2009: “Picturing the Shoah,” a film festival sponsored by YIVO that explores how movies have represented the Holocaust from radical, provocative, and unexpected angles continues with an exhibition of “Lili Marleen.”

2009 (4 Iyar): Yom Hazikaron – Israel Remembrance Day - Israel's National Memorial Day for the Fallen and the Victims of Terror

2009(4 Iyar, 5769) Richard J. Pratt passed away. Born Ryszard Przecicki, in 1934 he “was a prominent Australian businessman, chairman of the privately owned company Visy Industries, and a leading figure of Melbourne society. In the year before his death Pratt was Australia's fourth richest person, with a personal fortune was valued at A$5.48 billion dollars. Pratt was appointed an Officer, of the Order of Australia; however he returned his awards in February 2008 after he was fined $36 million for price fixing.”

2009: Journalist and motivational speaker Jean Chatzky discusses her new book, “The Difference: How Anyone Can Prosper in Even The Toughest Times,” at the U.S. Department of the Interior.

2009: The National Jewish Democratic Council (NJDC) welcomes Pennsylvania Senator Arlen Specter to the Democratic Party following the longtime Republican Senator’s announcement today that he is “crossing the aisle.”  Specter becomes the 12 Jewish Democratic Senator.  The number will rise to 13 with the seating of Al Frankin from Minnesota

2010: The American Sephardi Federation is scheduled to sponsor “Daughters of Sara, Mothers of Israel: Jewish Women of Medieval Gerona,” the first of two lectures on the Jews of Catalonia. 

2010: Israeli singer songwriter Danny Robas, one of Israel's most unique musicians in the last 20 years is scheduled to perform at Le Poisson Rouge in New York City.

2010: “The Duel,” a film based on the novel of the same name directed by Israeli Dover Kosashvili was released in the United States today.

2011: Rabbi Joseph Krakoff is scheduled to lead the discussion at Congregation Shaarey Tzedek’s “Tequila and Talmud” in West Bloomfield, Michigan.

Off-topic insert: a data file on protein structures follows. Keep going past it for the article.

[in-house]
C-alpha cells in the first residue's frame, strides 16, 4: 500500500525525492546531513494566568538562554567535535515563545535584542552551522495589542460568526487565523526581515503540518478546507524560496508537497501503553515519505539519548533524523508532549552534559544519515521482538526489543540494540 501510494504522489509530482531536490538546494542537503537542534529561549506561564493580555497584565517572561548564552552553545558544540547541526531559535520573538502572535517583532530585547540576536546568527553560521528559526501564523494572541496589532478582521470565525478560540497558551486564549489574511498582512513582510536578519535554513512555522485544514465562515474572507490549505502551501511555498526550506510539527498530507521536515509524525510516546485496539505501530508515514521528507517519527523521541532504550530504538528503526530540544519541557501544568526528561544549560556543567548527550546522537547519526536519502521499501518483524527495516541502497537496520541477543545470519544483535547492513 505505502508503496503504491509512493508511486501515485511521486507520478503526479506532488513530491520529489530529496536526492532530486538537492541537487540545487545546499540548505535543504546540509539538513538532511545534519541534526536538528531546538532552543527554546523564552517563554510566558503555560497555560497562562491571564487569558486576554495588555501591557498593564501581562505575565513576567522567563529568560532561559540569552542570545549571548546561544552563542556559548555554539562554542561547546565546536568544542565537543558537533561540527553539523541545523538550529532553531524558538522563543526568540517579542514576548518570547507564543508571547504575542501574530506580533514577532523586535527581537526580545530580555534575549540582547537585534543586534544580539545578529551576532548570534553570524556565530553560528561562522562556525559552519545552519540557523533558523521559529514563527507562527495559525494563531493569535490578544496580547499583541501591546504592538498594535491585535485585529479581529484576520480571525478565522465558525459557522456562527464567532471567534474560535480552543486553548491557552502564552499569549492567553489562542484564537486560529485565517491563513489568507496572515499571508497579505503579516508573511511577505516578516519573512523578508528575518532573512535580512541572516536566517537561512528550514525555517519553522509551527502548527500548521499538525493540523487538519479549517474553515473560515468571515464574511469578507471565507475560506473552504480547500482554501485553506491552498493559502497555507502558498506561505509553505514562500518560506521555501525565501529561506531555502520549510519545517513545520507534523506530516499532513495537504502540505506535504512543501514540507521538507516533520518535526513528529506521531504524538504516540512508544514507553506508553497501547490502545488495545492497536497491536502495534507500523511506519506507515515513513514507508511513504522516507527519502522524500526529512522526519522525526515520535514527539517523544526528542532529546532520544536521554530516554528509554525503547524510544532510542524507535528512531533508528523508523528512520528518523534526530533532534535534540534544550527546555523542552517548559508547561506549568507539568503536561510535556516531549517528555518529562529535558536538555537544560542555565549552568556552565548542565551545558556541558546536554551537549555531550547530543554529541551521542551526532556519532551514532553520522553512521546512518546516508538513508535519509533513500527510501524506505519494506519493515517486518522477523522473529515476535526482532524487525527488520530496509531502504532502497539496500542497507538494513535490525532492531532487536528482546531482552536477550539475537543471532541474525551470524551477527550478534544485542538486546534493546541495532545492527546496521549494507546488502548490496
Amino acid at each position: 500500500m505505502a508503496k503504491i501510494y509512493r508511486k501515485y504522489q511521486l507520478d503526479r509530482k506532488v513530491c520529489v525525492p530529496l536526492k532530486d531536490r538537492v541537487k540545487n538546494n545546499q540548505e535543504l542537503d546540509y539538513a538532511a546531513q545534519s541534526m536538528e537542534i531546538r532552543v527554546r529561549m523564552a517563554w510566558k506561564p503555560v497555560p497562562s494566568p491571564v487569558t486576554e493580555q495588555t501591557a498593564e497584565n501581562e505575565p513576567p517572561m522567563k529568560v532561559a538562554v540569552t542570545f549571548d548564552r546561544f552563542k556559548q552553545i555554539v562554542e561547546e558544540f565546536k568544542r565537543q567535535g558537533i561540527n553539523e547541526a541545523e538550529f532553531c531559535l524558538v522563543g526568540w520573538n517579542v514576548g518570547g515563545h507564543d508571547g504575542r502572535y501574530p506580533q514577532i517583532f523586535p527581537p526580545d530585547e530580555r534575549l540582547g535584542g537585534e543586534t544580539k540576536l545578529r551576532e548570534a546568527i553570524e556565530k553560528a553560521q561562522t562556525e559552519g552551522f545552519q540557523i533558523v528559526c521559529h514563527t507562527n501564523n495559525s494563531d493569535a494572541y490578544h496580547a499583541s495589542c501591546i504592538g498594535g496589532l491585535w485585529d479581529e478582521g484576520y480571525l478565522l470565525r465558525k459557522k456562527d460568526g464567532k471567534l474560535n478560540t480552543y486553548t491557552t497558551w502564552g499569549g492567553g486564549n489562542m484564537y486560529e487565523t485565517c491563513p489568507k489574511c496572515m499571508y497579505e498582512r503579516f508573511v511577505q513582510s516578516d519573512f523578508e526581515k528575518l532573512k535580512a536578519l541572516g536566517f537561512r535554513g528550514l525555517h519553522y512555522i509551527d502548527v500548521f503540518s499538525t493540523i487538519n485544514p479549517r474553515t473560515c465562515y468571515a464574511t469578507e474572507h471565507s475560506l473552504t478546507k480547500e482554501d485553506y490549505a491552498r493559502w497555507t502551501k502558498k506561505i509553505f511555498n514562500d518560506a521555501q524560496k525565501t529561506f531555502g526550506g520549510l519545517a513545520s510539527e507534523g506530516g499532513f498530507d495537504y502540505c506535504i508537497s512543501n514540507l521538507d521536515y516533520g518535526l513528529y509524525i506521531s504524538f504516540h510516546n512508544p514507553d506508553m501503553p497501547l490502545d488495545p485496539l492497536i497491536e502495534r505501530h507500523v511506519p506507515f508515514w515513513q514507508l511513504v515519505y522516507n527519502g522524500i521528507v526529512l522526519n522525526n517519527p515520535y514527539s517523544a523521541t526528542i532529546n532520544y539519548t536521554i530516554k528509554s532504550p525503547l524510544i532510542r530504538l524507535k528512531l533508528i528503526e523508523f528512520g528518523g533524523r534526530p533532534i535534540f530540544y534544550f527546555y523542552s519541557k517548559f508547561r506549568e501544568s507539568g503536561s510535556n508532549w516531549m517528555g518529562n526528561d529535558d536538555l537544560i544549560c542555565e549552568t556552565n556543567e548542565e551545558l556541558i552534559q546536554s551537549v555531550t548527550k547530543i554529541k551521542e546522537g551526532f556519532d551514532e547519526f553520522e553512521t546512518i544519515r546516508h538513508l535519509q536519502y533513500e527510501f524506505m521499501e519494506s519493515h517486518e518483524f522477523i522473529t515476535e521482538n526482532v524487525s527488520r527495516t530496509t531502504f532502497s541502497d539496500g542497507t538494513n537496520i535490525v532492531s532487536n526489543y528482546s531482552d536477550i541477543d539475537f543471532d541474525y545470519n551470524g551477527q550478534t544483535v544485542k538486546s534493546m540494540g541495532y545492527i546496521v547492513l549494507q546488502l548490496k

2011: Graveside services will be held today at Zion Memorial Park for Holocaust survivor Gora Hudesa Gora

2011: A bomb killed 15 people including two Jews who were among 10 foreigners in Morocco's bustling tourist destination of Marrakesh, state television said today in an attack that bore the hallmark of Islamist militants. The Jewish woman was reportedly an Israeli citizen and pregnant. The blast ripped through a cafe overlooking Marrakesh's Jamaa el-Fnaa square, a spot that is often packed with foreign tourists. A Reuter’s photographer said he saw rescuers pulling dismembered bodies from the wreckage.

2011: Wisconsin offensive guard Gabe Carimi was drafted in the first round of the 2011 NFL Draft by the Chicago Bears.

2012: Jacob Wertheimer, the son of former Heavyweight Boxing Champion Muhammad Ali's daughter Khaliah Ali Wertheimer and her husband Spencer Wertheimer had his Bar Mitzvah ceremony in the congregation Rodeph Shalom in Philadelphia

2012: “Gainsbourg: A Heroic Life,” a film that tells “the story of a boy born to Russian-Jewish parents in Nazi-occupied Paris rising to international fame” is scheduled to be shown at the Westchester Jewish Film Festival.

2013(18th of Iyar, 5773):  33rd day of the Omer – Lag B’Omer

2013(18th of Iyar, 5773): Eighty-eight year old world renowned cellist Janos Starker passed away today. (As reported by Margalit Fox)

2013: Rabbi Alfredo Borodowski is scheduled to lead “Finding God: A Workshop” at the Skirball Center

2013: Lubavitch of Iowa City is scheduled to host its annual Lab B’Omer BBQ this afternoon